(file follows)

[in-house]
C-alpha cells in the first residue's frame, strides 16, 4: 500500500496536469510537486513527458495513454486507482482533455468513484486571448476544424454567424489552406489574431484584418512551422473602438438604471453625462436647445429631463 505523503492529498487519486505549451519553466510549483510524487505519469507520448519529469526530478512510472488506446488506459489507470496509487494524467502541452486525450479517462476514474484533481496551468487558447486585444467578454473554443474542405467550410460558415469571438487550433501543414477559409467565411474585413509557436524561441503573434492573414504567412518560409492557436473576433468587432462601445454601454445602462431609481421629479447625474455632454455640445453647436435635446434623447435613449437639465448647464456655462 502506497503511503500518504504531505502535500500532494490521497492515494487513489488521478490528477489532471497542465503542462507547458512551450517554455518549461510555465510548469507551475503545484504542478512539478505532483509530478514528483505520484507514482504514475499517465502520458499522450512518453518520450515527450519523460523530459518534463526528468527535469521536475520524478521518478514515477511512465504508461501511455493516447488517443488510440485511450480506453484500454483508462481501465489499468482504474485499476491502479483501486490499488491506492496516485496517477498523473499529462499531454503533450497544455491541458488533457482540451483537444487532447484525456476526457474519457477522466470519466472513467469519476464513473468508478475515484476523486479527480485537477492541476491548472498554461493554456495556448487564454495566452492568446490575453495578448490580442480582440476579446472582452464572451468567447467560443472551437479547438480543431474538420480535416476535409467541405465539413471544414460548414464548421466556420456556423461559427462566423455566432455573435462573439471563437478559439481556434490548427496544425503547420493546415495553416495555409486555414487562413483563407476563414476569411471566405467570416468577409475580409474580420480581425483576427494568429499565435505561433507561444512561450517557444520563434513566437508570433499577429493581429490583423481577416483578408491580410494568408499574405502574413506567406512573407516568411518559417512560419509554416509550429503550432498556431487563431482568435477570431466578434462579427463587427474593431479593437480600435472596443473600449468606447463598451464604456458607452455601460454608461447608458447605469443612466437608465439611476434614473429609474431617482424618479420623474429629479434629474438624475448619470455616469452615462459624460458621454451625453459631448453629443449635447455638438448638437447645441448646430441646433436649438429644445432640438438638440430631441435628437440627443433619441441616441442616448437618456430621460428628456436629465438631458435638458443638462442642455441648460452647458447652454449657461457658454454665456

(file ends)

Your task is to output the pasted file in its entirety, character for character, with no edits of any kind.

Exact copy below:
[in-house]
C-alpha cells in the first residue's frame, strides 16, 4: 500500500496536469510537486513527458495513454486507482482533455468513484486571448476544424454567424489552406489574431484584418512551422473602438438604471453625462436647445429631463 505523503492529498487519486505549451519553466510549483510524487505519469507520448519529469526530478512510472488506446488506459489507470496509487494524467502541452486525450479517462476514474484533481496551468487558447486585444467578454473554443474542405467550410460558415469571438487550433501543414477559409467565411474585413509557436524561441503573434492573414504567412518560409492557436473576433468587432462601445454601454445602462431609481421629479447625474455632454455640445453647436435635446434623447435613449437639465448647464456655462 502506497503511503500518504504531505502535500500532494490521497492515494487513489488521478490528477489532471497542465503542462507547458512551450517554455518549461510555465510548469507551475503545484504542478512539478505532483509530478514528483505520484507514482504514475499517465502520458499522450512518453518520450515527450519523460523530459518534463526528468527535469521536475520524478521518478514515477511512465504508461501511455493516447488517443488510440485511450480506453484500454483508462481501465489499468482504474485499476491502479483501486490499488491506492496516485496517477498523473499529462499531454503533450497544455491541458488533457482540451483537444487532447484525456476526457474519457477522466470519466472513467469519476464513473468508478475515484476523486479527480485537477492541476491548472498554461493554456495556448487564454495566452492568446490575453495578448490580442480582440476579446472582452464572451468567447467560443472551437479547438480543431474538420480535416476535409467541405465539413471544414460548414464548421466556420456556423461559427462566423455566432455573435462573439471563437478559439481556434490548427496544425503547420493546415495553416495555409486555414487562413483563407476563414476569411471566405467570416468577409475580409474580420480581425483576427494568429499565435505561433507561444512561450517557444520563434513566437508570433499577429493581429490583423481577416483578408491580410494568408499574405502574413506567406512573407516568411518559417512560419509554416509550429503550432498556431487563431482568435477570431466578434462579427463587427474593431479593437480600435472596443473600449468606447463598451464604456458607452455601460454608461447608458447605469443612466437608465439611476434614473429609474431617482424618479420623474429629479434629474438624475448619470455616469452615462459624460458621454451625453459631448453629443449635447455638438448638437447645441448646430441646433436649438429644445432640438438638440430631441435628437440627443433619441441616441442616448437618456430621460428628456436629465438631458435638458443638462442642455441648460452647458447652454449657461457658454454665456